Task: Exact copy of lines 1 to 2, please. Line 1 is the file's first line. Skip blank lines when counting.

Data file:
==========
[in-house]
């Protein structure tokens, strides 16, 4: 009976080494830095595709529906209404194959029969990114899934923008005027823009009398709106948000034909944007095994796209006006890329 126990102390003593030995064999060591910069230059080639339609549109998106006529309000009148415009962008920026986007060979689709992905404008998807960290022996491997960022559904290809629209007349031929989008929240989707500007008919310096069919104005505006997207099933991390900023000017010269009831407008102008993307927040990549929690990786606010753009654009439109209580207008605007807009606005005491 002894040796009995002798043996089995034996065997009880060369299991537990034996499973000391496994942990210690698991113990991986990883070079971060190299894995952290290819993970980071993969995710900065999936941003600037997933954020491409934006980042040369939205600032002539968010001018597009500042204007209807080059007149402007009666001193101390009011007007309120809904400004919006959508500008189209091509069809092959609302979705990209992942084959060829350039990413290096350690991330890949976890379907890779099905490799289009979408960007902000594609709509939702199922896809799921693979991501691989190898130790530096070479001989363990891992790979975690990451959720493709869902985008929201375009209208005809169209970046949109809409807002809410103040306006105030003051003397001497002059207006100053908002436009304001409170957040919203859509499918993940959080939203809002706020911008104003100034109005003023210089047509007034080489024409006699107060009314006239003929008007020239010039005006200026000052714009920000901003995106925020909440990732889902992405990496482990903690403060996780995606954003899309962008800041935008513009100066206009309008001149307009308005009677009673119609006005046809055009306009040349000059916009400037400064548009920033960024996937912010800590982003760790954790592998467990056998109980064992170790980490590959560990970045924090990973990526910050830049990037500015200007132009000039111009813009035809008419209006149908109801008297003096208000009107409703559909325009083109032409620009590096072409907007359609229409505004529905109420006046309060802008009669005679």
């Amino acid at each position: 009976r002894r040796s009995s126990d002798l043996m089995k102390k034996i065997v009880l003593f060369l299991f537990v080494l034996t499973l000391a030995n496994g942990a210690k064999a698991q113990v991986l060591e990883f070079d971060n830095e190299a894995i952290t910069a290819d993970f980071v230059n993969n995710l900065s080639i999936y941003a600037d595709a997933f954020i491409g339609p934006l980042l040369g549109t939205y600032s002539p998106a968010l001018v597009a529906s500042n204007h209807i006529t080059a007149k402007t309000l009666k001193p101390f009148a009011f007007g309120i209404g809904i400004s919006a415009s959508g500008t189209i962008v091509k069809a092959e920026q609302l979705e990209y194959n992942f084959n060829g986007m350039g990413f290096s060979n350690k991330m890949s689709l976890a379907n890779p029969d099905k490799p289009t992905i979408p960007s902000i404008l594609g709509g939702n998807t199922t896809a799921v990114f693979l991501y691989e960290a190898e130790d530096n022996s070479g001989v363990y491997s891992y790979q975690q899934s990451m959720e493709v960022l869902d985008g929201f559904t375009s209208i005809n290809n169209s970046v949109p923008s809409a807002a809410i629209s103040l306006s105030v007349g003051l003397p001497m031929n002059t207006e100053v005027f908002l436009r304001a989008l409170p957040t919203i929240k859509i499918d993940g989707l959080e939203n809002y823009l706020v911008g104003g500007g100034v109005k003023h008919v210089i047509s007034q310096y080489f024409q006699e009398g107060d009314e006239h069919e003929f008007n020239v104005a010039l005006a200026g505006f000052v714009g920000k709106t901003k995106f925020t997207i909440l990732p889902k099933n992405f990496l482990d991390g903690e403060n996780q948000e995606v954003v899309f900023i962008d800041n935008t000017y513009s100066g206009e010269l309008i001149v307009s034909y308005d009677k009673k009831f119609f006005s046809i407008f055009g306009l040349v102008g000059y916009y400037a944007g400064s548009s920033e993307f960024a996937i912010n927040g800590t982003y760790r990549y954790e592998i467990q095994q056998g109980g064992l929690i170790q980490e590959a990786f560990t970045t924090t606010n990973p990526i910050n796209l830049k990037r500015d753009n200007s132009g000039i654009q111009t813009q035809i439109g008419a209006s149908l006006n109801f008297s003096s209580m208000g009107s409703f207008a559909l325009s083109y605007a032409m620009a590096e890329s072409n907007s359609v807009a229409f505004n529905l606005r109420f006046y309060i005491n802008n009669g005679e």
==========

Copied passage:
[in-house]
């Protein structure tokens, strides 16, 4: 009976080494830095595709529906209404194959029969990114899934923008005027823009009398709106948000034909944007095994796209006006890329 126990102390003593030995064999060591910069230059080639339609549109998106006529309000009148415009962008920026986007060979689709992905404008998807960290022996491997960022559904290809629209007349031929989008929240989707500007008919310096069919104005505006997207099933991390900023000017010269009831407008102008993307927040990549929690990786606010753009654009439109209580207008605007807009606005005491 002894040796009995002798043996089995034996065997009880060369299991537990034996499973000391496994942990210690698991113990991986990883070079971060190299894995952290290819993970980071993969995710900065999936941003600037997933954020491409934006980042040369939205600032002539968010001018597009500042204007209807080059007149402007009666001193101390009011007007309120809904400004919006959508500008189209091509069809092959609302979705990209992942084959060829350039990413290096350690991330890949976890379907890779099905490799289009979408960007902000594609709509939702199922896809799921693979991501691989190898130790530096070479001989363990891992790979975690990451959720493709869902985008929201375009209208005809169209970046949109809409807002809410103040306006105030003051003397001497002059207006100053908002436009304001409170957040919203859509499918993940959080939203809002706020911008104003100034109005003023210089047509007034080489024409006699107060009314006239003929008007020239010039005006200026000052714009920000901003995106925020909440990732889902992405990496482990903690403060996780995606954003899309962008800041935008513009100066206009309008001149307009308005009677009673119609006005046809055009306009040349000059916009400037400064548009920033960024996937912010800590982003760790954790592998467990056998109980064992170790980490590959560990970045924090990973990526910050830049990037500015200007132009000039111009813009035809008419209006149908109801008297003096208000009107409703559909325009083109032409620009590096072409907007359609229409505004529905109420006046309060802008009669005679």